Exploring alien worlds
In recent months, the county has barely been out of the headlines thanks to its contribution not just to scientific research in the UK but far beyond. Witness the global excitement around the Stevenage-made Rosetta probe and its successful mission to land on a comet.
The team of scientists and engineers who designed and built large parts of the craft are based at Airbus Defence and Space on Gunnels Wood Road. Tucked away on another part of this site, a Rover vehicle (right) is being put through its paces in a simulated Martian landscape as it is prepared to lead the European Space Agency’s search for life on Mars project in 2018.
Just down the road, the GlaxoSmithKline site is witness to a similar air of excitement after Stevenage Bioscience Catalyst heard it had bid successfully for UK firm Cell Therapy Catapult’s state-of-the-art £55m cell therapy manufacturing centre. Stem cell therapy is at the cutting edge of medical research, as it uses a patient’s own cells in the fight against life-threatening diseases, including cancer. The centre is due to open on the Stevenage Bioscience Campus in 2017, creating up to 150 jobs, and generating around £1.2bn in revenue by 2020 – giving a further boost to the life sciences and biotech industry in the county.
Hertfordshire LEP, which is committed to providing £3m to the further development of the Catalyst site, played a pivotal role in helping to secure this investment with infrastructure support to realise the project. Martino Picardo, Stevenage Bioscience Catalyst CEO explained, ‘We have been working extremely well with the LEP executive on our overall masterplan for the Stevenage site, which is now well on the way to becoming a world-class campus for open innovation and the development of new therapies.’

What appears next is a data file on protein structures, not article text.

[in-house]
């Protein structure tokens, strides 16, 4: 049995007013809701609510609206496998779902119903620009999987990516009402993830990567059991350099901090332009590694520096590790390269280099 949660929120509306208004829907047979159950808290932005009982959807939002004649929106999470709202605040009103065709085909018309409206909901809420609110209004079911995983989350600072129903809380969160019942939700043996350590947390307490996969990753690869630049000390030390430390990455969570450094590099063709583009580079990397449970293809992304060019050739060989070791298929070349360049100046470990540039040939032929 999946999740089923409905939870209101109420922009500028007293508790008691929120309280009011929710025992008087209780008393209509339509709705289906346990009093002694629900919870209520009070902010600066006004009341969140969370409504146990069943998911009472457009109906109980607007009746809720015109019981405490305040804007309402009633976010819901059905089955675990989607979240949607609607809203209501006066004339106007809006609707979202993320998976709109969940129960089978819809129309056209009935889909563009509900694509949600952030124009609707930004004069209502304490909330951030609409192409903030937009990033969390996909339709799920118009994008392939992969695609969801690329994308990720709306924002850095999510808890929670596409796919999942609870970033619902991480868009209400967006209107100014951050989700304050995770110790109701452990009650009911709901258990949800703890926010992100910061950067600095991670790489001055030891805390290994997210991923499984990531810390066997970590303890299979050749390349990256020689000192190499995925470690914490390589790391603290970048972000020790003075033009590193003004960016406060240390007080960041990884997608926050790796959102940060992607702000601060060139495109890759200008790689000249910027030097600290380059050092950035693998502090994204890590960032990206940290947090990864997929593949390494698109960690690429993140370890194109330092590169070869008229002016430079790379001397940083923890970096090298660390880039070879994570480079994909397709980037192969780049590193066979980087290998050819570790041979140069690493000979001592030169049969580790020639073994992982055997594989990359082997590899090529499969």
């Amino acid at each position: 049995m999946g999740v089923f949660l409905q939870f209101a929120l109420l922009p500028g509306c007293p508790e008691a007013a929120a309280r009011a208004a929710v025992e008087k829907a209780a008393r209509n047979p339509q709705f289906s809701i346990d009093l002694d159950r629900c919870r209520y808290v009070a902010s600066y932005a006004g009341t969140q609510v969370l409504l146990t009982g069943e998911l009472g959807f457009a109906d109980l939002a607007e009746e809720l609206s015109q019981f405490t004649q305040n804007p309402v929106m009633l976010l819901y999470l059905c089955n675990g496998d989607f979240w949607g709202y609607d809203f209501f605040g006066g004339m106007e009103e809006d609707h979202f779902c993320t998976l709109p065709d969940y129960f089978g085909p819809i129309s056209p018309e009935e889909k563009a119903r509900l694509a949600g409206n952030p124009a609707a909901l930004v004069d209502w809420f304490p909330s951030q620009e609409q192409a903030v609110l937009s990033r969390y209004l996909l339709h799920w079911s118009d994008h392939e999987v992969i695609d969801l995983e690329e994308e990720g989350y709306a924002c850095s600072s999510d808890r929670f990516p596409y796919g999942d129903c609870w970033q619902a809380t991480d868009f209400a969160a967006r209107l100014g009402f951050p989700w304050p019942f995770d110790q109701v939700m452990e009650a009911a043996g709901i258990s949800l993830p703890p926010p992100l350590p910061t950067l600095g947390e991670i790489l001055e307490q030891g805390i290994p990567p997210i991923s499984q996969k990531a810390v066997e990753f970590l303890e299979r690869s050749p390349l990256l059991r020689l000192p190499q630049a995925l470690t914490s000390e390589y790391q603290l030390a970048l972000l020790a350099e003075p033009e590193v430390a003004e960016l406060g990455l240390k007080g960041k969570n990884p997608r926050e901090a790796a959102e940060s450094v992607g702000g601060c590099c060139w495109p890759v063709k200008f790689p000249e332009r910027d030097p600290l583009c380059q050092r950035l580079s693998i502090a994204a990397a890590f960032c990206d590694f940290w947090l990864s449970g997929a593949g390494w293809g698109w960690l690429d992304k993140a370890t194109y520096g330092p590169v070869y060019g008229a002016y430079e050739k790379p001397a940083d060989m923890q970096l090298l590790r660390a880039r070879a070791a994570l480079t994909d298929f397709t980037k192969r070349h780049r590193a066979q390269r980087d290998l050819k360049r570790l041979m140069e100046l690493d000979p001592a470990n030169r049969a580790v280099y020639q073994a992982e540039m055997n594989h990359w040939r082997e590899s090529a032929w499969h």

The Catalyst’s ‘Incubator’ is also driving forward scientific research and manufacture. One of 24 in the UK, it provides start-up biotech and life science companies, as well as university researchers from Cambridge and UCL, access to pre-fitted lab space and business support to help bring research and development to the market. It also fosters a unique environment where big pharma, such as GSK (which funds the Incubator alongside the Wellcome Trust and government) and small start-ups and academics can collaborate. Pharma-ceutical company Lilly has recently joined this thriving community.